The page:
I'm trying to integrate with ybp.com, a vendor of proprietary software for managing book ordering workflows in large libraries. It keeps feeding me URLs that contain characters encoded with an extra "25" in them. Like this book title:
VOLATILE KNOWING%253a PARENTS%252c TEACHERS%252c AND THE CENSORED STORY OF ACCOUNTABILITY IN AMERICA%2527S PUBLIC SCHOOLS.
The encoded characters in this sample are as follows:
%253a = %3A = a colon %252c = %2C = a comma %2527 = %27 = an apostrophe (non-curly)
I need to convert these encodings to a format my internal apps can recognize, and the extra 25 is throwing things off kilter. The final two digits of the hex encoded characters appear to be identical to standard URL encodings, so a brute force method would be to replace "%25" with "%". But I'm leary of doing that because it would be sure to haunt me later when an actual %25 shows up for some reason.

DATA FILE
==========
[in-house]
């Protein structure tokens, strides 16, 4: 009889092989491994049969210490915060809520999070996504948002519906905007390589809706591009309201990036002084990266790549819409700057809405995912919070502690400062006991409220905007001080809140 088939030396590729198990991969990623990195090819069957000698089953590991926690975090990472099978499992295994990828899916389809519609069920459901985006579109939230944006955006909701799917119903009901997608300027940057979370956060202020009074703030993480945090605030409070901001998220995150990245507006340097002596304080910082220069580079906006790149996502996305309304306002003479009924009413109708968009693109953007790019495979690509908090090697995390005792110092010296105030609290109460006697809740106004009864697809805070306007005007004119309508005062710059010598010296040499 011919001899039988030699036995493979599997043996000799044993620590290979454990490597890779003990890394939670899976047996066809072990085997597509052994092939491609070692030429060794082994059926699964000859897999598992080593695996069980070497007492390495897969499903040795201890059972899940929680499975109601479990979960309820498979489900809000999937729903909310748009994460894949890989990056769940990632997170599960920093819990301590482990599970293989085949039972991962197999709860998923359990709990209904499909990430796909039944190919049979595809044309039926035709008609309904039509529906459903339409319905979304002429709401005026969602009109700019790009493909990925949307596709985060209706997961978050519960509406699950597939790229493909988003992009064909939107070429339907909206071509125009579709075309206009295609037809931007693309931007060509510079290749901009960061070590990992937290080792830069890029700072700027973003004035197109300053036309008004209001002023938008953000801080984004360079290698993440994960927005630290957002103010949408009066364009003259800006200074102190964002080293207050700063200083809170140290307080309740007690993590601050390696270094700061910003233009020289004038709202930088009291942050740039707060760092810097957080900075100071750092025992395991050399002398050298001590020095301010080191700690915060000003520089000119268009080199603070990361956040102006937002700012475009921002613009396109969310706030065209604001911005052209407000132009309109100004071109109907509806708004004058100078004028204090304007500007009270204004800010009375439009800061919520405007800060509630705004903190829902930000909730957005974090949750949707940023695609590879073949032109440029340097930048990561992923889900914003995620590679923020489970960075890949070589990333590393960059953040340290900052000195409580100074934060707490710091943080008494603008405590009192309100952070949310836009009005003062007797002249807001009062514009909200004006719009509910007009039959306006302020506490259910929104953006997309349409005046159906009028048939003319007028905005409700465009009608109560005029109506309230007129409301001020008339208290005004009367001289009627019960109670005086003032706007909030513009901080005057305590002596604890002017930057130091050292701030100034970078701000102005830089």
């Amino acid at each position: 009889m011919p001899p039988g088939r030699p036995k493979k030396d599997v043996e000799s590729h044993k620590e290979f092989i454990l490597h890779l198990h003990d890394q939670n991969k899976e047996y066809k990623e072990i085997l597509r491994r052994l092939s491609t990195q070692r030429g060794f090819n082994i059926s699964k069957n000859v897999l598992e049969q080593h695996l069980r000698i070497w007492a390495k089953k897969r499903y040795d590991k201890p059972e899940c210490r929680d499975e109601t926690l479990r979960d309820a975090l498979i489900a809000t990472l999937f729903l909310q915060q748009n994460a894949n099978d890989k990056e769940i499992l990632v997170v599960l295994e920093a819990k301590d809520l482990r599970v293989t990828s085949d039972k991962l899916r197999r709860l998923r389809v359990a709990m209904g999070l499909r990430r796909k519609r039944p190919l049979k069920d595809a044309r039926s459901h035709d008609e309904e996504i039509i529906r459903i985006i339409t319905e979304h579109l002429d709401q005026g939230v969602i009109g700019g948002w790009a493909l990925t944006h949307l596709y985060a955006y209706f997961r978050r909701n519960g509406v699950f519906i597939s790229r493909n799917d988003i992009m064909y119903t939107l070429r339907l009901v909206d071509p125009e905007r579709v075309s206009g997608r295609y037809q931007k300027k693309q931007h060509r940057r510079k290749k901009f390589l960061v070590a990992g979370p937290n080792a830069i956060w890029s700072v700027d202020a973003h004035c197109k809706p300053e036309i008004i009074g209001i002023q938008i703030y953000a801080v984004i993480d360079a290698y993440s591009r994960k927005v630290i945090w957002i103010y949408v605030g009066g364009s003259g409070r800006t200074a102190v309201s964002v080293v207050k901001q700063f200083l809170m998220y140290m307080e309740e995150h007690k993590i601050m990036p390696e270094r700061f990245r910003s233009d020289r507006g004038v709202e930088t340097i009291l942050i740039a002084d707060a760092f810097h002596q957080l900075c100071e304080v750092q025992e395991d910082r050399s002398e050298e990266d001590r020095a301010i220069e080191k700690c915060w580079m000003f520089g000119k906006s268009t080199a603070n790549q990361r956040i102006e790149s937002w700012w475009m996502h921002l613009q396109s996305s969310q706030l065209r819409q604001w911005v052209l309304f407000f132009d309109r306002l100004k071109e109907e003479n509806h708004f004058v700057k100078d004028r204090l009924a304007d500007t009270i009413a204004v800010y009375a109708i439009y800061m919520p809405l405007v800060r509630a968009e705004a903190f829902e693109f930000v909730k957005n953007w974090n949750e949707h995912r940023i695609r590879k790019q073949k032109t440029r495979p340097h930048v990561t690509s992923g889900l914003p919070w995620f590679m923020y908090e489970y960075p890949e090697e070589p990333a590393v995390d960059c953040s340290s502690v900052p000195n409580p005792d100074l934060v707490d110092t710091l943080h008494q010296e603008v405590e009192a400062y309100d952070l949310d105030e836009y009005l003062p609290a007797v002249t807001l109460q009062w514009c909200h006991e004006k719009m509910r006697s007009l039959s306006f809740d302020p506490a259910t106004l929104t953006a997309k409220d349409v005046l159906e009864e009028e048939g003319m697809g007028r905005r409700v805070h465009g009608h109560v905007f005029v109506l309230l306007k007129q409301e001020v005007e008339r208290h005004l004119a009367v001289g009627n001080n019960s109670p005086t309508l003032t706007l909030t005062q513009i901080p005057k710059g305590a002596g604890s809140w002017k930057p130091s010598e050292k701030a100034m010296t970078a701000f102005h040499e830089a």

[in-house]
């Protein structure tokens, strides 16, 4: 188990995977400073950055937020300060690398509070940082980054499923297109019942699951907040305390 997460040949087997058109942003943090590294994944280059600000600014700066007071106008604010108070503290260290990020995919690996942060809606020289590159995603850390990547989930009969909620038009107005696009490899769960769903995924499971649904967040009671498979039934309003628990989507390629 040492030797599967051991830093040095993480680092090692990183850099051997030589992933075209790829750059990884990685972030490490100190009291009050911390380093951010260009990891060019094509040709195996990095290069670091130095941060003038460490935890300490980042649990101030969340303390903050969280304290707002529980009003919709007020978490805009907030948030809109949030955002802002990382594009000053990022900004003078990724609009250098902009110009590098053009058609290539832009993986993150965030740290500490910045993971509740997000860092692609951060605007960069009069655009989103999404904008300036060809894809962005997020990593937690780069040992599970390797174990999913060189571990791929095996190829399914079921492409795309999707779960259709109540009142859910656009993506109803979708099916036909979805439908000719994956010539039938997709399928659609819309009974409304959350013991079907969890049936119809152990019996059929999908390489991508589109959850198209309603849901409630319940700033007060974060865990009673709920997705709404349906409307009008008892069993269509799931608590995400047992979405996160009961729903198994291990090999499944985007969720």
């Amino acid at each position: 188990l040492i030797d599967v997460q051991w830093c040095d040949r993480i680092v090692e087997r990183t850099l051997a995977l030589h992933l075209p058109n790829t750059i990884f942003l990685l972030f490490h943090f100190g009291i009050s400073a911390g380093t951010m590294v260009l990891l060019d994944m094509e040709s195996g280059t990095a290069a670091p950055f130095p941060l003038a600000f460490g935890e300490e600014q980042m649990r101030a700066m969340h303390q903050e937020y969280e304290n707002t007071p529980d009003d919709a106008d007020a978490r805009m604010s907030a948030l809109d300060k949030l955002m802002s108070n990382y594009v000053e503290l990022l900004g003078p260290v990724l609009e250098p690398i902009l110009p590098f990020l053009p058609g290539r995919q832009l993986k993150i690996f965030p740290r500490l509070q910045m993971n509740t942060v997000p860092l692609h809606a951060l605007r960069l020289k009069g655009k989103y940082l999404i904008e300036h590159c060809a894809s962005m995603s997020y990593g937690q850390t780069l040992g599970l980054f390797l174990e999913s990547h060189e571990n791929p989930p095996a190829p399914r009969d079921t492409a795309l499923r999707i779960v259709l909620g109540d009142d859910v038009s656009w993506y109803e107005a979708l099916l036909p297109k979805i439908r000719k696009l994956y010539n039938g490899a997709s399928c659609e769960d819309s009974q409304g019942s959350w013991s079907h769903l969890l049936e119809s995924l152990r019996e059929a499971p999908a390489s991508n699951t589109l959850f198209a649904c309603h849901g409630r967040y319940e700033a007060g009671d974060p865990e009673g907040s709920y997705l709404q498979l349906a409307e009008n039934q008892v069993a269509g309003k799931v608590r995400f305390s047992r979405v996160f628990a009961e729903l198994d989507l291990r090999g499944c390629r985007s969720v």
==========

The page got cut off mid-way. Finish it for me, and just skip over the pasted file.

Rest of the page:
So, what standard is this? Is there an official algorithm for converting values like this to other encodings?